Free of Me {a review & giveaway}

"Parenting is not about you."

I can still hear Paul David Tripp's words ringing in my ears. A handful of us had gathered to watch a livestream of his parenting event. It was a like a balm to my weary heart. Tears sprang to my eyes as I reminded that my  job as mommy is not controller or commander of my children's hearts, but ambassador of God' authority in their little lives. When I make parenting all about me, my reputation, and my comfort, it is "neither Christian nor parenting and I am simply left with a punished rebel."   A weight lifted off of my shoulders as I remembered that it is the Holy Spirit's job to break, change, and mold my child's heart.

On our way home, Adam and I discussed  the parallels between parenting and ministry in the local church context. The shepherding, ministry, and counsel that occurs on a regular basis can so easily overwhelm our hearts. It's only when we realize that church is not about us and that it's success is on the Spirit's shoulders not ours, that true freedom is possible.

Ultimately, all of life is NOT about me. God must have needed to drive this point home to my heart this past weekend, because I also had the opportunity to read the brand new book by Sharon Hodde Miller, Free of Me: Why Life is Better when it's NOT ABOUT YOU. Sharon, a "serial people-pleaser," found herself bound by a self-focus and self-absorption that had seeped into virtually every area of her life. I was immediately convicted as she described our tendency to make life about ourselves when it's not! We are trapped in the idolatry of self-image and can only be set free by a "reprogramming" of our hearts and minds.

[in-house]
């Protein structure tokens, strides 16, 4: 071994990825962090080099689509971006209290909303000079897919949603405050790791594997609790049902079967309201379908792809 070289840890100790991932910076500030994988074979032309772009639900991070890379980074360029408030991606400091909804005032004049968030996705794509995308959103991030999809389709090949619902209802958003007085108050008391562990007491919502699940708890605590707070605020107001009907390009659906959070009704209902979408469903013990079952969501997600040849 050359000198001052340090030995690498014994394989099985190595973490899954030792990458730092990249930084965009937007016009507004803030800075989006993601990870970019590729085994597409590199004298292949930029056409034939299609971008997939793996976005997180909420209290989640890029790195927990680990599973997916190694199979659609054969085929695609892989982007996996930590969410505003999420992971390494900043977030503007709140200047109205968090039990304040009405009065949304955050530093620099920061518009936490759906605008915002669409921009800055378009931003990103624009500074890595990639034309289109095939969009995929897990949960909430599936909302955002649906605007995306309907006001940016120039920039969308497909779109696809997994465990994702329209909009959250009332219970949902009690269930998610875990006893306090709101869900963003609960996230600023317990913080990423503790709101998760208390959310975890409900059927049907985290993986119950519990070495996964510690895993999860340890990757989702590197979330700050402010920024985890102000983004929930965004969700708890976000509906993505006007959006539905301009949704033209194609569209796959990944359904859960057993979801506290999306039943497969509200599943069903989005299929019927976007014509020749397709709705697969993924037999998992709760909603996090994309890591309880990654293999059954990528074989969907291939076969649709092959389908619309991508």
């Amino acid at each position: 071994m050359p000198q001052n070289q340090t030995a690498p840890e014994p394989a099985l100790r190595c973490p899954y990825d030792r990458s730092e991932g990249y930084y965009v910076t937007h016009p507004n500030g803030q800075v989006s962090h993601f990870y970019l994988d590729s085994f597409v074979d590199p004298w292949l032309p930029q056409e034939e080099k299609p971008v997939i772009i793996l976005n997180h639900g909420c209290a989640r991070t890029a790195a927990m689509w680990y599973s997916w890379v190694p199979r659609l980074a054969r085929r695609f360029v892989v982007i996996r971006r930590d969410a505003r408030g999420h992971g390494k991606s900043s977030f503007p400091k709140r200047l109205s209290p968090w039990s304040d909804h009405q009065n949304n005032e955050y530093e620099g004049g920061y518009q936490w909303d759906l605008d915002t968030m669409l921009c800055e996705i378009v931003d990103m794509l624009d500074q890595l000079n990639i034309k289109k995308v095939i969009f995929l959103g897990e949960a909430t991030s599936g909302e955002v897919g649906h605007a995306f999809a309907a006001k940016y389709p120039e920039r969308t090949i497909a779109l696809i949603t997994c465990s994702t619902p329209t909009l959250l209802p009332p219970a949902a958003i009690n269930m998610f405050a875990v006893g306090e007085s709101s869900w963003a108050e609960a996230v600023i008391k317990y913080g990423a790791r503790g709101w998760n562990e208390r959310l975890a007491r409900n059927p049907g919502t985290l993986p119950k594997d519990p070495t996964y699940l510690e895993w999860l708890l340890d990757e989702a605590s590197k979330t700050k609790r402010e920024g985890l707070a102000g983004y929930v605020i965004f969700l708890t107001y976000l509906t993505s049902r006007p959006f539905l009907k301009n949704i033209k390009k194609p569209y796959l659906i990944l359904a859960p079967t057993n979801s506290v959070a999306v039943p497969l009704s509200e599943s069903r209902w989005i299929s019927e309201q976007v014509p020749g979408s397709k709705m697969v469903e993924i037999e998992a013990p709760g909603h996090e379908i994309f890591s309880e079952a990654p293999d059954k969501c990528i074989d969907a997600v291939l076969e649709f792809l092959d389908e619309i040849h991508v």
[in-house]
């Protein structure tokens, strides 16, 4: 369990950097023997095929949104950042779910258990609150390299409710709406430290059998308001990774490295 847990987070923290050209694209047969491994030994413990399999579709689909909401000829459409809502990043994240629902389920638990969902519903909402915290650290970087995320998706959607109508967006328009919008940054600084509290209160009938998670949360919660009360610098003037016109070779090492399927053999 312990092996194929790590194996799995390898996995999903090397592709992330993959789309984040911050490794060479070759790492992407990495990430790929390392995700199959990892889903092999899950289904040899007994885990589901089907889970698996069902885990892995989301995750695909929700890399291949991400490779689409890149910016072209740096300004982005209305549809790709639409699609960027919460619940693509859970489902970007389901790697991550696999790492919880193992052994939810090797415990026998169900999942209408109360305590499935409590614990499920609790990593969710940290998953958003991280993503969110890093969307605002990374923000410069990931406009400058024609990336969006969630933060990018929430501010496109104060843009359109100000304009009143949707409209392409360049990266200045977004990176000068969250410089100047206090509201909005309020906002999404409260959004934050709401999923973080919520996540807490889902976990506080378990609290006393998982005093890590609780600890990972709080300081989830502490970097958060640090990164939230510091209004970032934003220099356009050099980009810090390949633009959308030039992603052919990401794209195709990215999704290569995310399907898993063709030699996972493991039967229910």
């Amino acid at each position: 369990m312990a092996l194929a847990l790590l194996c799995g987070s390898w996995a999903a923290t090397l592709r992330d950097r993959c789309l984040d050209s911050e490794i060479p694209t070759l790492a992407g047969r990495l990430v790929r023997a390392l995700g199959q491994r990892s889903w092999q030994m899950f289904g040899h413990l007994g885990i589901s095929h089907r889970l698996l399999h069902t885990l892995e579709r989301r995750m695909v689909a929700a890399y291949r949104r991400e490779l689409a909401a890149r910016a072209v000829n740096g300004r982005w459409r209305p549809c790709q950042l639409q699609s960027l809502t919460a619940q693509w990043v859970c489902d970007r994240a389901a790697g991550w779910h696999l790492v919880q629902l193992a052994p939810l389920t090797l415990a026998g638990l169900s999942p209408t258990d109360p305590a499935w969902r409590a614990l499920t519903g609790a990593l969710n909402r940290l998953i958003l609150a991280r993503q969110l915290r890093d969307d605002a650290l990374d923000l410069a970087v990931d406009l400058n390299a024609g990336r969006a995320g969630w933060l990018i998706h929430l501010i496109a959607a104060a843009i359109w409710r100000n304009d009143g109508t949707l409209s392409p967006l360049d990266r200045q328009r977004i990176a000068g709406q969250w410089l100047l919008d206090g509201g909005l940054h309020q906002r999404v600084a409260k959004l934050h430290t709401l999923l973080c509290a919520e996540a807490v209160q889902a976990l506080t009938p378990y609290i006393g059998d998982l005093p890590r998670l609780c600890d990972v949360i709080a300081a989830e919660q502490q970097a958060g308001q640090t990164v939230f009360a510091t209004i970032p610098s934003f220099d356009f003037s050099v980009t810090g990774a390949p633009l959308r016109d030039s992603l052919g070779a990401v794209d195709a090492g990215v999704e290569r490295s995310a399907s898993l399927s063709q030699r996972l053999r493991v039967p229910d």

I love how she addresses very specific areas of our daily lives. Self-focus can rear its ugly head in our relationships, calling, appearance, and even our approach to God Himself. I was especially encouraged by the Interlude where Sharon wisely reminds us that any change in our lives will not be automatically permanent and requires the power of the Holy Spirit.
"The human soul is a lot like that [out of tune musical instruments]. It drifts. Without deliberate retuning, it goes out of tune with the gospel.....Salvation unbends our souls and points us toward God and others, but left unchecked, our souls will always drift back to the inward position."

The last half of the book focuses on four ways to be "free of me." These are practical habits to implement into our lives to effectively live with an outward focus. She reminds us that in Christ we can find balance between self-sacrifice and the healing we so desperately need. The Spirit enables us to obey God's call while still experiencing the incredible joy He offers His children.

I was left challenged, convicted, and encouraged by the words in this book. We all too often are handicapped by a constant over-awareness of self, and true freedom is only found in our Savior.